‘I happen to believe that whoever invented the term “business model” ought to be stuck inside a jail cell,’ replies Peters. ‘I hate the term. It’s like the bloody mathematical models – why can’t we say that you and I are Julia Child and Simone Beck, and we have a passion for cooking and we want to start a damned restaurant – and we want to figure out how to cook good food, attract money into the restaurant, spend money on what’s necessary, but not too much?
‘That’s called business! And we don’t have to call it a business model!’
‘I understand the glory of making all this stuff sound shockingly sexy,’ Peters continues. ‘I have an MBA from a quant school and I worked for McKinsey for eight years. But the reality is that my favourite Brit, Horatio Nelson, was known for the simplicity and the clarity of the orders he issued to his commanders. And the orders basically said: “Just bloody keep sailing”.’ (Or England expects every man to just bloody keep sailing, but again, you get the point.)
‘There’s a wonderful Napoleonic quote that fundamentally says: the art of war isn’t that complicated, so why is it that generals continue to get into trouble? And the wonderful final line, which is that they try too hard to be clever. A bit less cleverness and a little more doggedness wins the battle,’ he concludes, ‘at either Trafalgar or in the City of London.’
OK, I think – as we’re on the subject, let’s talk about leadership. What about the idea, often espoused by Peters, that a leader needs to align the values of a business and the personal values of its staff? Surely US companies like Patagonia, which sells recycled polyester fleeces and organic cotton T-shirts, and has a core team of motivated, outdoorsy staff, have much to teach the business world?
‘Again one has to watch out,’ replies Peters, ‘just to keep the language simple. You and I who probably both have too much education need to drop three-syllable words like “alignment” and just say: “if people are excited about what they’re doing, they’re more likely to excite their customers.”
‘It helps [explain] Branson’s success. The British have written too much about Branson as we have written too much about [Jack] Welch, but Branson deserves it.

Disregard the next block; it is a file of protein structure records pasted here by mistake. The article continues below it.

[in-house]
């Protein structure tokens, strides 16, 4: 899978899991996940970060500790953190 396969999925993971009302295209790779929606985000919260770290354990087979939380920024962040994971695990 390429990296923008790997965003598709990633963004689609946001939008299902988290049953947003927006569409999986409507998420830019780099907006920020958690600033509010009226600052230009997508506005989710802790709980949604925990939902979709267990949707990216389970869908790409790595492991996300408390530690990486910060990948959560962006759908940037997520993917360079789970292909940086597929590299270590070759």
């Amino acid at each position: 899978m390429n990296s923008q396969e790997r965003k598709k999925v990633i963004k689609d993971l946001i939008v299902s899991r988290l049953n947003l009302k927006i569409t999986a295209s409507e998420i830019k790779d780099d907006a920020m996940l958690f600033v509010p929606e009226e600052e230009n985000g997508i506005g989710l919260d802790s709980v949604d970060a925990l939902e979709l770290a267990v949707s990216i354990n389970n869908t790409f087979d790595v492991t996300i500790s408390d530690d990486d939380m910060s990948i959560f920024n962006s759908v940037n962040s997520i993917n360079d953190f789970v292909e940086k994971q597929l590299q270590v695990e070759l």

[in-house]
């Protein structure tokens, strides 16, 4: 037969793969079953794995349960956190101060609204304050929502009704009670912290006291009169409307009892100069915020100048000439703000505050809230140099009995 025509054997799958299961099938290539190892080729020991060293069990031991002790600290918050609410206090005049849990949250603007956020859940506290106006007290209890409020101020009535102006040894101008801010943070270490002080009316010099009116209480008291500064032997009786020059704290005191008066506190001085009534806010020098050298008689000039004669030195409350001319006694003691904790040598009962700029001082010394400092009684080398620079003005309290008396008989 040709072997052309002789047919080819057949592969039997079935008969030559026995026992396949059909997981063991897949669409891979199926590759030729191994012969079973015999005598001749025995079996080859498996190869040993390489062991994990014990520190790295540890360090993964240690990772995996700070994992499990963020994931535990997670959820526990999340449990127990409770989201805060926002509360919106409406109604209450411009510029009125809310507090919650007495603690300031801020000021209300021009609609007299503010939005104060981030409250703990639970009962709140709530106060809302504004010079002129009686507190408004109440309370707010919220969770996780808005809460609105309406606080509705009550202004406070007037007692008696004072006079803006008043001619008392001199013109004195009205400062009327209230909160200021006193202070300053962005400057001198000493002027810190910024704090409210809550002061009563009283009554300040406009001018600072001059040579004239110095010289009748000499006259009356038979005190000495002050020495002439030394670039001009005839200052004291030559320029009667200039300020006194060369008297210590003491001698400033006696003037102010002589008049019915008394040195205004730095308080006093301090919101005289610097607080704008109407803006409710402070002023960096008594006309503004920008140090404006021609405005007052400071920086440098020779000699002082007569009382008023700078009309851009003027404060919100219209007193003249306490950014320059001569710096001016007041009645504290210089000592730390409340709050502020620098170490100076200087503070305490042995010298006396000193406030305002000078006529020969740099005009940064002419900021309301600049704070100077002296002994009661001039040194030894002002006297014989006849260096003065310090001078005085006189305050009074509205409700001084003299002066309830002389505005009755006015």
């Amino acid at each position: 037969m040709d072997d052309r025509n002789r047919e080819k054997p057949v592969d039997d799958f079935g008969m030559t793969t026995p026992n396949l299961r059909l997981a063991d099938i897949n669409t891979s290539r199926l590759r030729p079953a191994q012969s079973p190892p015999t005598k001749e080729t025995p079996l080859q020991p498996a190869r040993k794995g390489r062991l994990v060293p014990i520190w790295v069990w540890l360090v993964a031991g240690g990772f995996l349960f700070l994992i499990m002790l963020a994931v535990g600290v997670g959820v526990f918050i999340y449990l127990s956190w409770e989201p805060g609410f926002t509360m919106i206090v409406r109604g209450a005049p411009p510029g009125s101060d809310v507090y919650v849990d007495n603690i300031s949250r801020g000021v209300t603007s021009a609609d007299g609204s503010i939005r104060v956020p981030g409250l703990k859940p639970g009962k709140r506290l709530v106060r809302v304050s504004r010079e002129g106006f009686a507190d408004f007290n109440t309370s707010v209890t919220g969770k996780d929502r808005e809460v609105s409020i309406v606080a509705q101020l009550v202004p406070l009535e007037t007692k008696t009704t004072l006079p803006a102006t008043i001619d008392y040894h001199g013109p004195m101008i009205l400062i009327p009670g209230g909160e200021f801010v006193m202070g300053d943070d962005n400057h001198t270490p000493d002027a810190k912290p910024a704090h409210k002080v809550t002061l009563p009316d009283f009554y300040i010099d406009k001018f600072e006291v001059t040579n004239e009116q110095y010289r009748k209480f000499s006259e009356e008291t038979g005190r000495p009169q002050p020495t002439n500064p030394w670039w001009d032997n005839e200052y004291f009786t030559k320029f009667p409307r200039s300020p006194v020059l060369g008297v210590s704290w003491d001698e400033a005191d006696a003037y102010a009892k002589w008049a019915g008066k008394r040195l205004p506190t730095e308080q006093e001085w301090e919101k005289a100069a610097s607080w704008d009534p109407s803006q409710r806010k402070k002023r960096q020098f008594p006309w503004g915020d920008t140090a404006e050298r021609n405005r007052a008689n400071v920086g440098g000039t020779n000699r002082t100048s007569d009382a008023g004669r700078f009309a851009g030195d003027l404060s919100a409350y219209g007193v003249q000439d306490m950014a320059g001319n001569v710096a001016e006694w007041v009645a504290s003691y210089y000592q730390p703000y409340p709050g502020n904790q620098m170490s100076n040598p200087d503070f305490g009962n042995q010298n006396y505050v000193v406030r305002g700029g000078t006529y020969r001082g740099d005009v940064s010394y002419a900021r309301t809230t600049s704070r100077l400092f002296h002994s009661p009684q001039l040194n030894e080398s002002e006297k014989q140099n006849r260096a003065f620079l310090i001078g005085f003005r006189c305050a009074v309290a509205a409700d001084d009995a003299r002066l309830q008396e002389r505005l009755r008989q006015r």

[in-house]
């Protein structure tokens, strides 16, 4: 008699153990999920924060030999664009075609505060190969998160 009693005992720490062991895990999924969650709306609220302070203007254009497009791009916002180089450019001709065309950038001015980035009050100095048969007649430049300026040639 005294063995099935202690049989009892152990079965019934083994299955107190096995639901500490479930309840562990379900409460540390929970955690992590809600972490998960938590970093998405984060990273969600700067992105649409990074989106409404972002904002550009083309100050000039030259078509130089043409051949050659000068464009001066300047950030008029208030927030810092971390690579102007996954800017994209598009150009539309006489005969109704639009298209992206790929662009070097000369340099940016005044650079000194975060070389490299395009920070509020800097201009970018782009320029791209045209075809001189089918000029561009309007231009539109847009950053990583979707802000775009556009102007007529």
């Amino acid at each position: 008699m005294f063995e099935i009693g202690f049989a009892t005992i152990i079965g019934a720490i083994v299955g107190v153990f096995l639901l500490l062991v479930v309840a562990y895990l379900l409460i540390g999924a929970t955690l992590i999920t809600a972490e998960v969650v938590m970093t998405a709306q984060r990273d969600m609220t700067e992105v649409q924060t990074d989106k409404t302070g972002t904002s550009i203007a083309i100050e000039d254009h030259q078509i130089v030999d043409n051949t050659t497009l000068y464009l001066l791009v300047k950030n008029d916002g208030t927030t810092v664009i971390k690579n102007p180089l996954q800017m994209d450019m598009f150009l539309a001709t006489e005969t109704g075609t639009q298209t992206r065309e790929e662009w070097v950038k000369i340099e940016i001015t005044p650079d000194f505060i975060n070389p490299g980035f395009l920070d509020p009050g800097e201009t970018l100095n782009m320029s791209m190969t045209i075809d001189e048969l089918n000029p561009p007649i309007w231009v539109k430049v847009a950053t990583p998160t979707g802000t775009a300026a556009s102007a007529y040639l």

‘Everything from the colourful nature of his logos to the fact that he really enjoys it most when he’s stuffing it in the ear of stuffy old BA – is something that turns people on. My understanding – and I don’t pretend to be an expert – is that people feel that, while it might not be quite as holy as a reduction of carbon footprint, it is a cause worth signing up for.’
Ultimately, says Peters, success is about having excellence as an aspiration – whether you’re the leader or the led. ‘I also contend that in the medium to long term it’s the best way to make money, and to have a sustainable revenue stream.
‘When we watch the failure going way back to the Leylands and the British Steels, or General Motors which is Leyland II, their biggest problem is they stopped making great cars.’
All of which draws a neat line from In Search of Excellence to the credit crunch, and heralds a back-to-basics approach for the future: turn off that spreadsheet, and work on your relationships with your employees, suppliers and customers. ‘The signature phrase of In Search of Excellence, as Bob Waterman and I said, is: “hard is soft and soft is hard”. In the long run it’s the numbers which are squishy, and the relationships and people development stuff which is the truly hard stuff.
‘That’s an easy sell in 2009, given the squishiness of the numbers that have laid us low around the world.’
But isn’t this all a bit … obvious? Isn’t it embarrassingly … simple? Peters doesn’t deny it. ‘One guy who attended a seminar said: “This was a great seminar – I didn’t learn anything at all. It was a blinding flash of the obvious.” I subsequently used that in a chapter title of a book.
‘Whether we talk about you as a freelancer or me as whatever the hell I am, it’s pretty damn basic stuff really. Even as a Brit, if we listen to Napoleon on “why do generals fail?” – that might take us a long way.’
Commenting is closed for this article.
All content © Chris Alden. Original design by Andy Brockie, adapted by Chris Alden over the years.